It wouldn't be like Beane to hang onto a tradable player in his walk year, so it might be on Bob Melvin and his players to make their statement on the field by turning up the flame on their slow burn of a season.

Arizona Diamondbacks

Current win forecast: 82.3 (Change from May: -7.2)

Current playoff probability: 30.2% (Down 27.3%)

Current championship probability: 1.6%

Arizona's playoff odds have more than halved since the previous Stock Watch. Things might be normalizing, but we need to see some success over teams better than the Reds and Marlins to buy into a resurgence. The Diamondbacks are the epitome of a Hold team, if only because we need to see what happens when A.J. Pollock, Steven Souza, Robbie Ray and Shelby Miller come off the disabled list. It would be nice if that happened in time to inform GM Mike Hazen's approach at the deadline.

San Francisco Giants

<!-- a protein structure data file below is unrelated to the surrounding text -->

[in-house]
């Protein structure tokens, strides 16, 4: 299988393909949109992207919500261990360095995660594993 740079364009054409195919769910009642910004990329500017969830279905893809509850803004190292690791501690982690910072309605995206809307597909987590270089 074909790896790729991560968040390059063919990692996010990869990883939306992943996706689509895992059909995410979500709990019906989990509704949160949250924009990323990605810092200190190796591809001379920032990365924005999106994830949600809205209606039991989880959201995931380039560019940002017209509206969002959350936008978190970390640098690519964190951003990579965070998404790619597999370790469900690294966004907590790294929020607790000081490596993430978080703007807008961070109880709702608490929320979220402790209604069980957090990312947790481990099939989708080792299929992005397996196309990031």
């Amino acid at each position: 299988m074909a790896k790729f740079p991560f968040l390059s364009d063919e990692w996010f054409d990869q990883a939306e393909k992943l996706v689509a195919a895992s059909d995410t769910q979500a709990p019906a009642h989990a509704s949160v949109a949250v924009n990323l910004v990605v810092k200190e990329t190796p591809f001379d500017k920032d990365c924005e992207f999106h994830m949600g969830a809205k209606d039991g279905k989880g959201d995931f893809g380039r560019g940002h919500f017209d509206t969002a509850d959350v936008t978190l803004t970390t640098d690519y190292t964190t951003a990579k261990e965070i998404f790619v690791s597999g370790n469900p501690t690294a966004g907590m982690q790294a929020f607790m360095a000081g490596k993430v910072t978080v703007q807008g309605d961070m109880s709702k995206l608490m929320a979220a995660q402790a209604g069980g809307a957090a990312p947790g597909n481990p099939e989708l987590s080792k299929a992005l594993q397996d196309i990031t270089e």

Current win forecast: 79.9 (Change from May: -3.3)

Current playoff probability: 21.6% (Down 11.6%)

Current championship probability: 0.5%

Madison Bumgarner is back, though rotationmates Jeff Samardzija and Johnny Cueto remain on the shelf. Both are due to resume throwing soon, though. If they can get back by the end of the month and Brandon Belt's recovery from appendicitis is a quick one, we'll get a decent chance to see if San Francisco's offseason plan can still pay dividends. It will have to be the offseason plan because, as we've written many times, there is no wiggle room under the luxury tax threshold for the Giants to make an impactful in-season addition.

Still, hopes for another even-year run remain alive.

Tampa Bay Rays

Current win forecast: 78.8 (Change from May: -0.4)

Current playoff probability: 10.9% (Down 5.9%)